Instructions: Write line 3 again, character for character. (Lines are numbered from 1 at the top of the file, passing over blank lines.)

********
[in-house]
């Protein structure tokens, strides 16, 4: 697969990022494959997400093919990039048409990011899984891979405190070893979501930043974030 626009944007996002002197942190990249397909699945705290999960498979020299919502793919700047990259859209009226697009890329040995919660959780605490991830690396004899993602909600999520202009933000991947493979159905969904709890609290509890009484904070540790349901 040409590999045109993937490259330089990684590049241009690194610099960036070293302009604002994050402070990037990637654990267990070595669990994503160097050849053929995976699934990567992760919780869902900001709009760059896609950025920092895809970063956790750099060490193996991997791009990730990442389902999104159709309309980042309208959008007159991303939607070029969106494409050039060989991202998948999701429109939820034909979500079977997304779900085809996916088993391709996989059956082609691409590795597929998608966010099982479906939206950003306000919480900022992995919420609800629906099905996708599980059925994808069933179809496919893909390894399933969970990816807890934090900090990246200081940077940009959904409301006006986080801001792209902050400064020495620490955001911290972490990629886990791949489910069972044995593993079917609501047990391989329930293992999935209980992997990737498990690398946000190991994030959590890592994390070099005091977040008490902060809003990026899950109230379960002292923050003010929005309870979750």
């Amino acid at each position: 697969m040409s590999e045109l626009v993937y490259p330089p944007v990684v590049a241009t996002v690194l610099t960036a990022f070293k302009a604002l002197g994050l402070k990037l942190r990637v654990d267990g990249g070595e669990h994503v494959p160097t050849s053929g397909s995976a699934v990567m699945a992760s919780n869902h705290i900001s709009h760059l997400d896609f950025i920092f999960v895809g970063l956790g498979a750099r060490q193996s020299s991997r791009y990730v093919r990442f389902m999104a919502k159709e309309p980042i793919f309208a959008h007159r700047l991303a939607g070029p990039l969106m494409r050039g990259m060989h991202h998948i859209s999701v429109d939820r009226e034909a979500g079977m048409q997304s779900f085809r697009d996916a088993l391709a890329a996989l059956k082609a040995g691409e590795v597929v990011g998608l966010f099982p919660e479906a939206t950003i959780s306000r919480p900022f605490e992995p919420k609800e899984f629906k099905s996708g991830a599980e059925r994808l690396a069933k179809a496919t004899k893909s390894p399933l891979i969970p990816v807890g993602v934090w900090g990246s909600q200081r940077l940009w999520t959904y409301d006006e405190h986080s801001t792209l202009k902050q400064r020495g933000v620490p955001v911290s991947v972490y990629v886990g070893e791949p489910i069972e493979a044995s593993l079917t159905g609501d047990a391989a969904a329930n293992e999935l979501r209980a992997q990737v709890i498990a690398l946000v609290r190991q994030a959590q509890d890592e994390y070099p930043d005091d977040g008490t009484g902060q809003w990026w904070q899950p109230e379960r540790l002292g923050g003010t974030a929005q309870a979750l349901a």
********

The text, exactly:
């Amino acid at each position: 697969m040409s590999e045109l626009v993937y490259p330089p944007v990684v590049a241009t996002v690194l610099t960036a990022f070293k302009a604002l002197g994050l402070k990037l942190r990637v654990d267990g990249g070595e669990h994503v494959p160097t050849s053929g397909s995976a699934v990567m699945a992760s919780n869902h705290i900001s709009h760059l997400d896609f950025i920092f999960v895809g970063l956790g498979a750099r060490q193996s020299s991997r791009y990730v093919r990442f389902m999104a919502k159709e309309p980042i793919f309208a959008h007159r700047l991303a939607g070029p990039l969106m494409r050039g990259m060989h991202h998948i859209s999701v429109d939820r009226e034909a979500g079977m048409q997304s779900f085809r697009d996916a088993l391709a890329a996989l059956k082609a040995g691409e590795v597929v990011g998608l966010f099982p919660e479906a939206t950003i959780s306000r919480p900022f605490e992995p919420k609800e899984f629906k099905s996708g991830a599980e059925r994808l690396a069933k179809a496919t004899k893909s390894p399933l891979i969970p990816v807890g993602v934090w900090g990246s909600q200081r940077l940009w999520t959904y409301d006006e405190h986080s801001t792209l202009k902050q400064r020495g933000v620490p955001v911290s991947v972490y990629v886990g070893e791949p489910i069972e493979a044995s593993l079917t159905g609501d047990a391989a969904a329930n293992e999935l979501r209980a992997q990737v709890i498990a690398l946000v609290r190991q994030a959590q509890d890592e994390y070099p930043d005091d977040g008490t009484g902060q809003w990026w904070q899950p109230e379960r540790l002292g923050g003010t974030a929005q309870a979750l349901a």